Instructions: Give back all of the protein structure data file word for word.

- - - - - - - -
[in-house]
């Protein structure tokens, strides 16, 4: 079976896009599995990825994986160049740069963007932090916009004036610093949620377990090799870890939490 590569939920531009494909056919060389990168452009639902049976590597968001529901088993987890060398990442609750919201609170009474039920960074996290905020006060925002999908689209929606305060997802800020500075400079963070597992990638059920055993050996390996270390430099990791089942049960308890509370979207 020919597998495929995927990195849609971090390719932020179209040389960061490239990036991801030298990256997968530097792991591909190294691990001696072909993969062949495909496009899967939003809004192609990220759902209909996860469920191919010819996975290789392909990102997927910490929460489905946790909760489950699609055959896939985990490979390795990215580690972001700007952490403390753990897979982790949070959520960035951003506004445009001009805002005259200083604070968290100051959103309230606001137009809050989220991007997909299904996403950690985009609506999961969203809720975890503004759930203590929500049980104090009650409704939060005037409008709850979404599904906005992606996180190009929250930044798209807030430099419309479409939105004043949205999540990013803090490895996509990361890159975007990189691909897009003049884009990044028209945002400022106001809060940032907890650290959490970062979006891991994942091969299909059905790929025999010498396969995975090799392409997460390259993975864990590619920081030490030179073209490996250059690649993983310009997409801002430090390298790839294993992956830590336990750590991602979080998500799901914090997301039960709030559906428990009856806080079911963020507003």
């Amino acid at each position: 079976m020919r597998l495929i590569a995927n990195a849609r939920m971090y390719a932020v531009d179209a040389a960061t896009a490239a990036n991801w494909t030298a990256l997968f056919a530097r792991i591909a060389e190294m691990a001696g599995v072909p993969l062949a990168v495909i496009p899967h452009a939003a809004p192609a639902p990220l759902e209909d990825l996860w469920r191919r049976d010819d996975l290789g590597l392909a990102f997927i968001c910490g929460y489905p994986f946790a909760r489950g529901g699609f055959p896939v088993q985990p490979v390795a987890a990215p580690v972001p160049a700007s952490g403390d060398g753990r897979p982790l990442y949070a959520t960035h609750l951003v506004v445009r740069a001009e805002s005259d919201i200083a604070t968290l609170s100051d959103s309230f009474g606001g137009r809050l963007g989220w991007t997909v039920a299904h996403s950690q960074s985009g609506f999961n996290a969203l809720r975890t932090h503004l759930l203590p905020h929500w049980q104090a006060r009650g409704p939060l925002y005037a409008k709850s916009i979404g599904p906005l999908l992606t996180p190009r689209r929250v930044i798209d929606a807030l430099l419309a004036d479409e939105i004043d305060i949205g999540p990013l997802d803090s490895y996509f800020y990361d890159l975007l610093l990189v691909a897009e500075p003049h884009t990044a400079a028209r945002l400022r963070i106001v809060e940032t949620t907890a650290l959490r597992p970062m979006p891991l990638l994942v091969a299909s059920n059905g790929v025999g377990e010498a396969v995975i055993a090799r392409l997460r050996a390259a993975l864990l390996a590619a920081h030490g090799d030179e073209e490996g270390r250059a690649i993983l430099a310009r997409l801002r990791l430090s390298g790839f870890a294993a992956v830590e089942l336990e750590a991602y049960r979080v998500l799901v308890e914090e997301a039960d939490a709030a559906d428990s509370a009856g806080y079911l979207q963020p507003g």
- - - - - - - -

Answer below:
[in-house]
């Protein structure tokens, strides 16, 4: 079976896009599995990825994986160049740069963007932090916009004036610093949620377990090799870890939490 590569939920531009494909056919060389990168452009639902049976590597968001529901088993987890060398990442609750919201609170009474039920960074996290905020006060925002999908689209929606305060997802800020500075400079963070597992990638059920055993050996390996270390430099990791089942049960308890509370979207 020919597998495929995927990195849609971090390719932020179209040389960061490239990036991801030298990256997968530097792991591909190294691990001696072909993969062949495909496009899967939003809004192609990220759902209909996860469920191919010819996975290789392909990102997927910490929460489905946790909760489950699609055959896939985990490979390795990215580690972001700007952490403390753990897979982790949070959520960035951003506004445009001009805002005259200083604070968290100051959103309230606001137009809050989220991007997909299904996403950690985009609506999961969203809720975890503004759930203590929500049980104090009650409704939060005037409008709850979404599904906005992606996180190009929250930044798209807030430099419309479409939105004043949205999540990013803090490895996509990361890159975007990189691909897009003049884009990044028209945002400022106001809060940032907890650290959490970062979006891991994942091969299909059905790929025999010498396969995975090799392409997460390259993975864990590619920081030490030179073209490996250059690649993983310009997409801002430090390298790839294993992956830590336990750590991602979080998500799901914090997301039960709030559906428990009856806080079911963020507003």
């Amino acid at each position: 079976m020919r597998l495929i590569a995927n990195a849609r939920m971090y390719a932020v531009d179209a040389a960061t896009a490239a990036n991801w494909t030298a990256l997968f056919a530097r792991i591909a060389e190294m691990a001696g599995v072909p993969l062949a990168v495909i496009p899967h452009a939003a809004p192609a639902p990220l759902e209909d990825l996860w469920r191919r049976d010819d996975l290789g590597l392909a990102f997927i968001c910490g929460y489905p994986f946790a909760r489950g529901g699609f055959p896939v088993q985990p490979v390795a987890a990215p580690v972001p160049a700007s952490g403390d060398g753990r897979p982790l990442y949070a959520t960035h609750l951003v506004v445009r740069a001009e805002s005259d919201i200083a604070t968290l609170s100051d959103s309230f009474g606001g137009r809050l963007g989220w991007t997909v039920a299904h996403s950690q960074s985009g609506f999961n996290a969203l809720r975890t932090h503004l759930l203590p905020h929500w049980q104090a006060r009650g409704p939060l925002y005037a409008k709850s916009i979404g599904p906005l999908l992606t996180p190009r689209r929250v930044i798209d929606a807030l430099l419309a004036d479409e939105i004043d305060i949205g999540p990013l997802d803090s490895y996509f800020y990361d890159l975007l610093l990189v691909a897009e500075p003049h884009t990044a400079a028209r945002l400022r963070i106001v809060e940032t949620t907890a650290l959490r597992p970062m979006p891991l990638l994942v091969a299909s059920n059905g790929v025999g377990e010498a396969v995975i055993a090799r392409l997460r050996a390259a993975l864990l390996a590619a920081h030490g090799d030179e073209e490996g270390r250059a690649i993983l430099a310009r997409l801002r990791l430090s390298g790839f870890a294993a992956v830590e089942l336990e750590a991602y049960r979080v998500l799901v308890e914090e997301a039960d939490a709030a559906d428990s509370a009856g806080y079911l979207q963020p507003g």